"Give me your hand before you go."

It was a strong, warm, lingering grasp that the old man gave, and in the dark days of temptation that followed, Haldane often felt that it had a helping and sustaining influence.

"I wish I could hold on to you," said the doctor huskily; "I wish I could lead you by loving force into the paths of pleasantness and peace. But what I can't do, God can. Good-by, and God bless you."

Haldane fled rather precipitously, for he felt that he was becoming constrained by a loving violence that was as mysterious as it was powerful. Before he had passed through the main street of the town, however, a reckless companion placed an arm in his, and led him to one of their haunts, where he drank deeper than usual, that he might get rid of the compunctions which the recent interview had occasioned.

His mother was almost in despair when he returned. He had, indeed, become to her a terrible and perplexing problem. As she considered the legitimate results of her own weak indulgence she would sigh again and again:

"Never was there a darker and more mysterious providence. I feel that I can neither understand it nor submit."

A sense of helplessness in dealing with this stubborn and perverse will overwhelmed her, and, while feeling that something must be done, she was at a loss what to do. Her spiritual adviser having failed to meet the case, she next summoned her legal counsellor, who managed her property.

He was a man of few words, and an adept in worldly wisdom.

"Your son should have employment," he said;

"'Satan finds some mischief still For idle hands,'

"etc., is a sound maxim, if not first-class poetry. If Mr. Arnot, the husband of your old friend, is willing to take him, you cannot do better than place your son in his charge, for he is one of the most methodical and successful business men of my acquaintance."

Mrs. Arnot, in response to her friend's letter, induced her husband to make a position in his counting-house for young Haldane, who, from a natural desire to see more of the world, entered into the arrangement very willingly.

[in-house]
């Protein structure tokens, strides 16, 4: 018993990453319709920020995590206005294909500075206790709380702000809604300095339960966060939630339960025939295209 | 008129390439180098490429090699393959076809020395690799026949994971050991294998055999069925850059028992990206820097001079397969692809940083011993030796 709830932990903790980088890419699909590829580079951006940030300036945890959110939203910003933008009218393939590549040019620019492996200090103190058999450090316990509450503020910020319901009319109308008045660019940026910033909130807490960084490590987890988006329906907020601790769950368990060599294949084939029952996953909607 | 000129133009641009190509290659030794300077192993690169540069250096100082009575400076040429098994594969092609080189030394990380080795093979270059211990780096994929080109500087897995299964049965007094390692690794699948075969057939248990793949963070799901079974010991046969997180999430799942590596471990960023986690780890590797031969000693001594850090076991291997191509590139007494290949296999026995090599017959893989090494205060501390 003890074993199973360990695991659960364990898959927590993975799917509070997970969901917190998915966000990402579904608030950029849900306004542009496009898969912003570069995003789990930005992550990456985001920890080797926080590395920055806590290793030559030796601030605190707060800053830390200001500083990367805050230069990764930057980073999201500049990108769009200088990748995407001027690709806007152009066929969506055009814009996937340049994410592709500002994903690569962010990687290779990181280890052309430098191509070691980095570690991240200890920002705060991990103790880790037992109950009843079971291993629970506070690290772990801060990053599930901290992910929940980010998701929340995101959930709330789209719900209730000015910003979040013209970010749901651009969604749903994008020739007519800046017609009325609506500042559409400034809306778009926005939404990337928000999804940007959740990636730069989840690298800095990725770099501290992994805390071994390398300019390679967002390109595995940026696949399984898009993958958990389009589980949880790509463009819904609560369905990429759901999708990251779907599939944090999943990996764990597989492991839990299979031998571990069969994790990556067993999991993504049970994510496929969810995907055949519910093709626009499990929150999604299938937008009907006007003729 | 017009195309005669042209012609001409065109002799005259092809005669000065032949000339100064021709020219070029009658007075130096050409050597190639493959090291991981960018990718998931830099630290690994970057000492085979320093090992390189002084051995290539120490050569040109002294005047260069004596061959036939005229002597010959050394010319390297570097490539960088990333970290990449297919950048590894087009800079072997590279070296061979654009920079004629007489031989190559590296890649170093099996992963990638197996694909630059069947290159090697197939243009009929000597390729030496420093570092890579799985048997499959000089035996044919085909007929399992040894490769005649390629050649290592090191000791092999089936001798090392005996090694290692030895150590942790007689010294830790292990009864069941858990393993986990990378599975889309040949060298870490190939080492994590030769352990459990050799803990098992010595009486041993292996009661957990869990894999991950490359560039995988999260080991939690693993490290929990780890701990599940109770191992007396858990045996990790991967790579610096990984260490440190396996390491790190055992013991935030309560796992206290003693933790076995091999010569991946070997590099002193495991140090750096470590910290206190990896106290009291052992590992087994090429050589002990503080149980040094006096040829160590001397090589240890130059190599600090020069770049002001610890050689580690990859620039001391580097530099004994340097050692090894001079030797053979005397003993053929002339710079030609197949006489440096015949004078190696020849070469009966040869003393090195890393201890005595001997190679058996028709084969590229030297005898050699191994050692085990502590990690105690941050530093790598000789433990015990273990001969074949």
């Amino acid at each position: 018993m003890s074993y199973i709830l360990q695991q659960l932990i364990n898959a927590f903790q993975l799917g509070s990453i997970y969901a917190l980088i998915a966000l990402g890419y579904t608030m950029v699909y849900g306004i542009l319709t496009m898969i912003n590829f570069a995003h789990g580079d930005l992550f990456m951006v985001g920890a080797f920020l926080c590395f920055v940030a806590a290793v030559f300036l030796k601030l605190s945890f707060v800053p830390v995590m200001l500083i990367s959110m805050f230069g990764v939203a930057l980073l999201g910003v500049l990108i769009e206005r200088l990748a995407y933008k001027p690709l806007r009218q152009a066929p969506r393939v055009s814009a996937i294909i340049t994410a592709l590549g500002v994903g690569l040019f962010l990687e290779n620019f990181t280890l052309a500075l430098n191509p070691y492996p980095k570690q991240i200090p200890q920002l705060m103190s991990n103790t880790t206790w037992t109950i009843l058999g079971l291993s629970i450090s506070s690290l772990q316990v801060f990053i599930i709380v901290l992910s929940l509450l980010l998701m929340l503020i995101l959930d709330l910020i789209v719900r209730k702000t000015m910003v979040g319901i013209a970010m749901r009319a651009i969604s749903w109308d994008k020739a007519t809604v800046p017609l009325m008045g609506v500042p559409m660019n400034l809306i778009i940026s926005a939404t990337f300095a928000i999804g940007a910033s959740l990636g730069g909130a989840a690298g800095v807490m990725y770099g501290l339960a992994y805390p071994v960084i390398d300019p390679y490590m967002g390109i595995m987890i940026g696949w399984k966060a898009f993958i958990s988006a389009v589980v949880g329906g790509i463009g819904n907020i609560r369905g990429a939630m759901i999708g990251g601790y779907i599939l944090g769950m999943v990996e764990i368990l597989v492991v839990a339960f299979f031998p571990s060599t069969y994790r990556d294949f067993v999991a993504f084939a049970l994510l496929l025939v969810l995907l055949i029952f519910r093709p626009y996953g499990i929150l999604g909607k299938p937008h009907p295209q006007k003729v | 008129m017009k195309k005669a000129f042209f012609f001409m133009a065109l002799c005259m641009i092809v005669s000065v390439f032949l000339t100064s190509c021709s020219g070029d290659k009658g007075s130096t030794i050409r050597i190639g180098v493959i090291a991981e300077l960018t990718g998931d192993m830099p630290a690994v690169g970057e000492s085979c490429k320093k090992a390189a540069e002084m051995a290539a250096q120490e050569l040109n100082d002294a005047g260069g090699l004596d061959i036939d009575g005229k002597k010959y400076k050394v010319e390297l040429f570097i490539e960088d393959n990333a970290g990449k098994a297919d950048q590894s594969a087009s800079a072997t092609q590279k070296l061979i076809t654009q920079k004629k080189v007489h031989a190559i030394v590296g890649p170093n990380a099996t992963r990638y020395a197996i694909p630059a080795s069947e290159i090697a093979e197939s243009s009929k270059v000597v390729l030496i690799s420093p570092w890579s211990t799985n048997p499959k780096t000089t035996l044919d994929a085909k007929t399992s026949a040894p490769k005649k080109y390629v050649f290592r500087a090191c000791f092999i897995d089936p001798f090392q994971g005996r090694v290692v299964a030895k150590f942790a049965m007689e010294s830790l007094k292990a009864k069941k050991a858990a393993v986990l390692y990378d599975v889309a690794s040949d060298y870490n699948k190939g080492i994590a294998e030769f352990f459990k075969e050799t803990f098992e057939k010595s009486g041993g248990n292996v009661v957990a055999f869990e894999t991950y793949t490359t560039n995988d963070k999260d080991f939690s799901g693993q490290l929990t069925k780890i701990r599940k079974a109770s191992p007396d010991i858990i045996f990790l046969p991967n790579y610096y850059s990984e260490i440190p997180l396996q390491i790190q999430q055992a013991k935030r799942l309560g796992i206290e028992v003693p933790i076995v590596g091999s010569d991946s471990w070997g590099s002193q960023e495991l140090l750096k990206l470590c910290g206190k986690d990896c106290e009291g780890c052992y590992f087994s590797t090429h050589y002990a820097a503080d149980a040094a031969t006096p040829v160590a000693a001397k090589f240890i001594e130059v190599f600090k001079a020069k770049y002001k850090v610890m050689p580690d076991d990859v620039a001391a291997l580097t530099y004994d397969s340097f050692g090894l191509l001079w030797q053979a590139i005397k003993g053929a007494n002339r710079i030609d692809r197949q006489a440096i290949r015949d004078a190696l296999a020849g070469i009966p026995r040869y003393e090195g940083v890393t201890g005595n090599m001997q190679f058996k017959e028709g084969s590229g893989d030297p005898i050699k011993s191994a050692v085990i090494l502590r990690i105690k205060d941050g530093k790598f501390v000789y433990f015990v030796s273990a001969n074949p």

Hillaton, the suburban city in which the Arnots resided, was not very distant from New York, and drew much of its prosperity from its relations with the metropolis. It prided itself much on being a university town, but more because many old families of extremely blue blood and large wealth gave tone and color to its society. It is true that this highest social circle was very exclusive, and formed but a small fraction of the population; but the people in general had come to speak of "our society," as being "unusually good," just as they commended to strangers the architecture of "our college buildings," though they had little to do with either.

Mrs. Arnot's blood, however, was as blue as that of the most ancient and aristocratic of her neighbors, while in character and culture she had few equals. But with the majority of those most cerulean in their vital fluid the fact that she possessed large wealth in her own name, and was the wife of a man engaged in a colossal business, weighed more than all her graces and ancestral honors.

Young Haldane's employer, Mr. Arnot, was, indeed, a man of business and method, for the one absorbed his very soul, and the other divided his life into cubes and right angles of manner and habit. It could scarcely be said that he had settled down into ruts, for this would presuppose the passiveness of a nature controlled largely by circumstances. People who travel in ruts drop more often into those made by others than such as are worn by themselves. Mr. Arnot moved rather in his own well-defined grooves, which he had deliberately furrowed out with his own steely will. In these he went through the day with the same strong, relentless precision which characterized the machinery in his several manufacturing establishments.

He was a man, too, who had always had his own way, and, as is usually true in such instances, the forces of his life had become wholly centripetal.

The cosmos of the selfish man or woman is practically this--Myself the centre of the universe, and all things else are near or remote, of value or otherwise, in accordance with their value and interest to me.

Measuring by this scale of distances (which was the only correct one in the case of Mr. Arnot) the wife of his bosom was quite a remote object. She formed no part of his business, and he, in his hard, narrow worldliness, could not even understand the principles and motives of her action. She was a true and dutiful wife, and presided over his household with elegance and refinement; but he regarded all this as a matter of course. He could not conceive of anything else in _his_ wife. All

A Knight Of The Nineteenth Century - 4/79